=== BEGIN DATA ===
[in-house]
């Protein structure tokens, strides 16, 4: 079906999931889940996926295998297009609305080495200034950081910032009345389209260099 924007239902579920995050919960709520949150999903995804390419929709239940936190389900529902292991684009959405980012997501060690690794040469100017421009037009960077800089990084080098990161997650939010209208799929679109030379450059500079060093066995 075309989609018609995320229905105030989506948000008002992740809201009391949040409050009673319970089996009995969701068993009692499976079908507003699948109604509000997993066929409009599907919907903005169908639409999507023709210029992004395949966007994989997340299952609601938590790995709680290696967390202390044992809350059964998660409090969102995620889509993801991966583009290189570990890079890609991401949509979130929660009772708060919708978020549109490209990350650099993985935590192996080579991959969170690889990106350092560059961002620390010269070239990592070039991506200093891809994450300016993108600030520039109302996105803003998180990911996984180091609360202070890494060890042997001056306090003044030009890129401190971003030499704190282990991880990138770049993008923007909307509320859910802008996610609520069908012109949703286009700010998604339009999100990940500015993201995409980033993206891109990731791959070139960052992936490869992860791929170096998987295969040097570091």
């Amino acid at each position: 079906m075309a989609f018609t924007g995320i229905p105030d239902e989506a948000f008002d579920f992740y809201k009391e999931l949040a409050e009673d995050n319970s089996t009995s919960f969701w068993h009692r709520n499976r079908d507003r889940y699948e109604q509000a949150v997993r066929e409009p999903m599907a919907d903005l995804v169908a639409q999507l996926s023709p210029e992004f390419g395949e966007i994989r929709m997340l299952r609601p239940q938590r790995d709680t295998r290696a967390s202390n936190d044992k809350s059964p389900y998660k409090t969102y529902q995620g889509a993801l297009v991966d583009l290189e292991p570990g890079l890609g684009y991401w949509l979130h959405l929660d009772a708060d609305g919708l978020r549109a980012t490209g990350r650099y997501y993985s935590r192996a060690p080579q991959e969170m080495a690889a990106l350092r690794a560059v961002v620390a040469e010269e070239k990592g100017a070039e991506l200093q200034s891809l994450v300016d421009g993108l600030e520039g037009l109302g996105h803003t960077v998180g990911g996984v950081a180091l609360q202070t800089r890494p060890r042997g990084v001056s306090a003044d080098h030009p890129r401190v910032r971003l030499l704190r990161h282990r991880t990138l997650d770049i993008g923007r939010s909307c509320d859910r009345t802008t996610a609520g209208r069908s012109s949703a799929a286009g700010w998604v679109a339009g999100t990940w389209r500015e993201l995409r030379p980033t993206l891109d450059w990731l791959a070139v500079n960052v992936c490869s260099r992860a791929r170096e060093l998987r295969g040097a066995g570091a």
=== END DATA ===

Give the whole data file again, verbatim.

[in-house]
């Protein structure tokens, strides 16, 4: 079906999931889940996926295998297009609305080495200034950081910032009345389209260099 924007239902579920995050919960709520949150999903995804390419929709239940936190389900529902292991684009959405980012997501060690690794040469100017421009037009960077800089990084080098990161997650939010209208799929679109030379450059500079060093066995 075309989609018609995320229905105030989506948000008002992740809201009391949040409050009673319970089996009995969701068993009692499976079908507003699948109604509000997993066929409009599907919907903005169908639409999507023709210029992004395949966007994989997340299952609601938590790995709680290696967390202390044992809350059964998660409090969102995620889509993801991966583009290189570990890079890609991401949509979130929660009772708060919708978020549109490209990350650099993985935590192996080579991959969170690889990106350092560059961002620390010269070239990592070039991506200093891809994450300016993108600030520039109302996105803003998180990911996984180091609360202070890494060890042997001056306090003044030009890129401190971003030499704190282990991880990138770049993008923007909307509320859910802008996610609520069908012109949703286009700010998604339009999100990940500015993201995409980033993206891109990731791959070139960052992936490869992860791929170096998987295969040097570091």
């Amino acid at each position: 079906m075309a989609f018609t924007g995320i229905p105030d239902e989506a948000f008002d579920f992740y809201k009391e999931l949040a409050e009673d995050n319970s089996t009995s919960f969701w068993h009692r709520n499976r079908d507003r889940y699948e109604q509000a949150v997993r066929e409009p999903m599907a919907d903005l995804v169908a639409q999507l996926s023709p210029e992004f390419g395949e966007i994989r929709m997340l299952r609601p239940q938590r790995d709680t295998r290696a967390s202390n936190d044992k809350s059964p389900y998660k409090t969102y529902q995620g889509a993801l297009v991966d583009l290189e292991p570990g890079l890609g684009y991401w949509l979130h959405l929660d009772a708060d609305g919708l978020r549109a980012t490209g990350r650099y997501y993985s935590r192996a060690p080579q991959e969170m080495a690889a990106l350092r690794a560059v961002v620390a040469e010269e070239k990592g100017a070039e991506l200093q200034s891809l994450v300016d421009g993108l600030e520039g037009l109302g996105h803003t960077v998180g990911g996984v950081a180091l609360q202070t800089r890494p060890r042997g990084v001056s306090a003044d080098h030009p890129r401190v910032r971003l030499l704190r990161h282990r991880t990138l997650d770049i993008g923007r939010s909307c509320d859910r009345t802008t996610a609520g209208r069908s012109s949703a799929a286009g700010w998604v679109a339009g999100t990940w389209r500015e993201l995409r030379p980033t993206l891109d450059w990731l791959a070139v500079n960052v992936c490869s260099r992860a791929r170096e060093l998987r295969g040097a066995g570091a």